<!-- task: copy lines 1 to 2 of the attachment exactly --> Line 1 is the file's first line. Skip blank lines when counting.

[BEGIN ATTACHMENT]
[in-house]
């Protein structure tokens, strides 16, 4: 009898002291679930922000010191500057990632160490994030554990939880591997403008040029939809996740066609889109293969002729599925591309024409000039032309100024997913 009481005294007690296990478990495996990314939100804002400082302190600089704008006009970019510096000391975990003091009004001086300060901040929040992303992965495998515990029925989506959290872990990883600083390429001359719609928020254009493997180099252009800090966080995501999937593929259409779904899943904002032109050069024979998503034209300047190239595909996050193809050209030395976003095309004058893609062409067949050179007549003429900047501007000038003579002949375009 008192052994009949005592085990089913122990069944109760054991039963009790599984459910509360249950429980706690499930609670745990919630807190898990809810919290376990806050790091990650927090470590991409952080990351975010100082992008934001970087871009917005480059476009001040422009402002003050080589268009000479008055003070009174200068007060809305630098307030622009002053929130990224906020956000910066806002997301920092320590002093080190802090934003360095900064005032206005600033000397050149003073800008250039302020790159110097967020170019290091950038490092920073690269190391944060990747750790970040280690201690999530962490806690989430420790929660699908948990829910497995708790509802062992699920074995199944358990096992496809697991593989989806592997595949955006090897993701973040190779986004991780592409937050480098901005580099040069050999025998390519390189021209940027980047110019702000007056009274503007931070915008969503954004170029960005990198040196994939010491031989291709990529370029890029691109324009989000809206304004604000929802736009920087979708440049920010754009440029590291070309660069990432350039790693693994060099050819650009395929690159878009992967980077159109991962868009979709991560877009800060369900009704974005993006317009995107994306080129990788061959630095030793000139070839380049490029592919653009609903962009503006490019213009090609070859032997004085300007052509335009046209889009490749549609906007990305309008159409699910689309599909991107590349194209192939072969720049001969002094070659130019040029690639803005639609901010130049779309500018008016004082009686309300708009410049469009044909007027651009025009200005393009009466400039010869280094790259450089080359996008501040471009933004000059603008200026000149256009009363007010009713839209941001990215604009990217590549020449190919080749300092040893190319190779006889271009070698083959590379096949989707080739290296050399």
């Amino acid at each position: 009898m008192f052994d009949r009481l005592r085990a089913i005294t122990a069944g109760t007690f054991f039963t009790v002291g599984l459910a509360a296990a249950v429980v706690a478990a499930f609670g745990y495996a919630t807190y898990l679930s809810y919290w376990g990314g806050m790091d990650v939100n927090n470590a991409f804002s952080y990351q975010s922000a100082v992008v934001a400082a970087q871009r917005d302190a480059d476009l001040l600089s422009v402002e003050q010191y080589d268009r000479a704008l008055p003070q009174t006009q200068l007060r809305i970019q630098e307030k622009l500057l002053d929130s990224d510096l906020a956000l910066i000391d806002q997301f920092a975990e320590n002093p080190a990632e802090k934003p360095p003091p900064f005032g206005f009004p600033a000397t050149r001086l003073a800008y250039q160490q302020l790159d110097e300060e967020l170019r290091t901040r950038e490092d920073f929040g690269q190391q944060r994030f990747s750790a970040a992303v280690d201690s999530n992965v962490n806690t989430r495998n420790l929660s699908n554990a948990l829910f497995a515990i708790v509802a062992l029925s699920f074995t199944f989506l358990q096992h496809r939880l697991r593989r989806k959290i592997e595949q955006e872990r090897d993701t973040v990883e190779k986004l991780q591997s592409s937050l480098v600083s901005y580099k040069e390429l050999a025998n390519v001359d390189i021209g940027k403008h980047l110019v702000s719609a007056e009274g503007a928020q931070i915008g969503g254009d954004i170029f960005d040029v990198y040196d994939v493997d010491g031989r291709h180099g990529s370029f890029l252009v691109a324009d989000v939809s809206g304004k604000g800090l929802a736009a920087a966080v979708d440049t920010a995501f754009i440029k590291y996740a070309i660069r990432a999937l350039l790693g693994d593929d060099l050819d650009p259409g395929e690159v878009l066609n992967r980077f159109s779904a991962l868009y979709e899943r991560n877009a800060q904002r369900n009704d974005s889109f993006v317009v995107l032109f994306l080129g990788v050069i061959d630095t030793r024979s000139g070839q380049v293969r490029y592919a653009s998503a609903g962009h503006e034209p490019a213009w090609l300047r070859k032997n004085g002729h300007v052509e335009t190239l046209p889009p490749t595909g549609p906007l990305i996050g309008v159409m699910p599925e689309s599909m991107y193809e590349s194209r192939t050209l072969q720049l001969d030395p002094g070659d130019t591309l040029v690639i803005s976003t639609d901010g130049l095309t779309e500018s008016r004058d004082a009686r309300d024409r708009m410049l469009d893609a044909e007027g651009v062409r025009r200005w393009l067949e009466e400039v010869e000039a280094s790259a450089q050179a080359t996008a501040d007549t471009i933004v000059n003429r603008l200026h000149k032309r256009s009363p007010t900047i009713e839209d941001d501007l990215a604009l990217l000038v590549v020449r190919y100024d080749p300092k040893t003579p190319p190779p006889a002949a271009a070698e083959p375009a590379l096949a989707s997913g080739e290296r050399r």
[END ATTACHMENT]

[in-house]
């Protein structure tokens, strides 16, 4: 009898002291679930922000010191500057990632160490994030554990939880591997403008040029939809996740066609889109293969002729599925591309024409000039032309100024997913 009481005294007690296990478990495996990314939100804002400082302190600089704008006009970019510096000391975990003091009004001086300060901040929040992303992965495998515990029925989506959290872990990883600083390429001359719609928020254009493997180099252009800090966080995501999937593929259409779904899943904002032109050069024979998503034209300047190239595909996050193809050209030395976003095309004058893609062409067949050179007549003429900047501007000038003579002949375009 008192052994009949005592085990089913122990069944109760054991039963009790599984459910509360249950429980706690499930609670745990919630807190898990809810919290376990806050790091990650927090470590991409952080990351975010100082992008934001970087871009917005480059476009001040422009402002003050080589268009000479008055003070009174200068007060809305630098307030622009002053929130990224906020956000910066806002997301920092320590002093080190802090934003360095900064005032206005600033000397050149003073800008250039302020790159110097967020170019290091950038490092920073690269190391944060990747750790970040280690201690999530962490806690989430420790929660699908948990829910497995708790509802062992699920074995199944358990096992496809697991593989989806592997595949955006090897993701973040190779986004991780592409937050480098901005580099040069050999025998390519390189021209940027980047110019702000007056009274503007931070915008969503954004170029960005990198040196994939010491031989291709990529370029890029691109324009989000809206304004604000929802736009920087979708440049920010754009440029590291070309660069990432350039790693693994060099050819650009395929690159878009992967980077159109991962868009979709991560877009800060369900009704974005993006317009995107994306080129990788061959630095030793000139070839380049490029592919653009609903962009503006490019213009090609070859032997004085300007052509335009046209889009490749549609906007990305309008159409699910689309599909991107590349194209192939072969720049001969002094070659130019040029690639803005639609901010130049779309500018008016004082009686309300708009410049469009044909007027651009025009200005393009009466400039010869280094790259450089080359996008501040471009933004000059603008200026000149256009009363007010009713839209941001990215604009990217590549020449190919080749300092040893190319190779006889271009070698083959590379096949989707080739290296050399």